Ronit Baranga is an Israeli ceramist known for her macabre work combining beautiful tea sets and dinnerware with a dark, figurative twist. Her fascination for creating mouths and blood-red lips are beautifully sinister. There is no denying her skills as a figurative sculptor, her pieces dance between realism, surrealism and pure horror. Baranga’s contemporary ceramics are entitled ominous names such as “All things sweet and painful” and “Demon’s Playground”. Expect to see pale, vampirish babies, cupcakes that will bite you, and lots and lots of fingers! Her ideas may be thanks to her Psychology and Literature degree from Tel-Aviv University, then developed when studying Fine Art in Israel. Baranga’s work is a fascinating exploration of ‘emotional states and relationships’, executed with imagination and spine-tingling detail.
Lindsey Mendick is an emerging contemporary artist from the UK who is unafraid to create every wild and outrageous subject she pleases, her installations invite us into her world of monsters, fetish, along with the repulsive, yet strangely attractive appearances of rotting food. Mendick’s love of shock horror movies has influenced her conceptual ceramics in a huge way, and she has perfected the art of inspiring surprise, revolt, arousal and confusion. Underneath the surface, Mendick’s sculptures have been influenced by pivotal events in her life regarding mental health. Look out for her projects ‘Are you going to Destroy Me?’, ‘Hairy on the Inside” and ‘The Yellow Wallpaper”. Mendick’s contribution to ceramics and the macabre has an addictive vibrancy and light-heartedness that inspire and intrigue her audience.
Jessica Harrison is an Edinburgh-based artist known for her provocative “Broken Ladies’’ series challenging a more traditional, feminised portrayal of women. Harrison takes found ceramics and cuts beneath the surface to reveal the organs and skeleton. Her ladies are often bleeding, suffering horrific wounds, whilst the original sweet smile of the figurine still remains. These ‘Broken Ladies’ create a new dialogue and a twist on the patriarchal fairytale, though it is not her intention to shock or unsettle her audience. Harrison seeks to explore the body, specifically the tactile and the visual aspects and how these two interact. By deconstructing the female figure, she is exposing the historical ‘taboos’ of women’s bodies, changing our perspective on a classically recognised porcelain figurine.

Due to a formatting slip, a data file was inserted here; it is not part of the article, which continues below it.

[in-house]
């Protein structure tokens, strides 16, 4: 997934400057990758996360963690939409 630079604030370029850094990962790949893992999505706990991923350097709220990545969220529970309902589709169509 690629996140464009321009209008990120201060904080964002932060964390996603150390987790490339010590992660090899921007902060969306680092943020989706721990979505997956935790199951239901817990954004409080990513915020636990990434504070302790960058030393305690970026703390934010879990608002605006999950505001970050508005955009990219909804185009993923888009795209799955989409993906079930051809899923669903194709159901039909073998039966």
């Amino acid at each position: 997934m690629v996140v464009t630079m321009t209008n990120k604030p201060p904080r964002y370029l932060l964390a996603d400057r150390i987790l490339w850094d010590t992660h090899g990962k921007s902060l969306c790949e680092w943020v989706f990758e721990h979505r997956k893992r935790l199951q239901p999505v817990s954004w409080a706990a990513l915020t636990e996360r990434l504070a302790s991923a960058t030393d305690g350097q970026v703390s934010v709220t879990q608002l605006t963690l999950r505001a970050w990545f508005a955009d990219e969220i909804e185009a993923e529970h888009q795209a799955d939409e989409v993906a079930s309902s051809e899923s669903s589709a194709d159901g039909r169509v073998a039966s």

Kate Macdowell is an American artist who primarily works with porcelain to hand-build ceramics to portray the relationship between the natural vs the human world in light of industrialisation and human impact on the environment. Her works create an awareness of the rapid rate of extinction amongst rare species. Her animal sculptures are given gas masks, protective goggles to humanise them and portray their own rights on the planet. Her sculpture “First and Last Breath” is a deeply powerful work showing a hare feeding its young whilst wearing a mask to protect her from pollution. Whilst the appearance of her pieces may not be disturbing, it is the truth behind her art that portrays the horrifying reality about mankind vs animals. Her ability to translate these messages through the language of ceramics is a testament to contemporary art.
If you’re interested in practising your ceramic decoration skills, 137° Ceramic Art studio offers ongoing weekly classes that explore a variety of inspiring techniques using glazes and coloured slips!
Written by Freya Saleh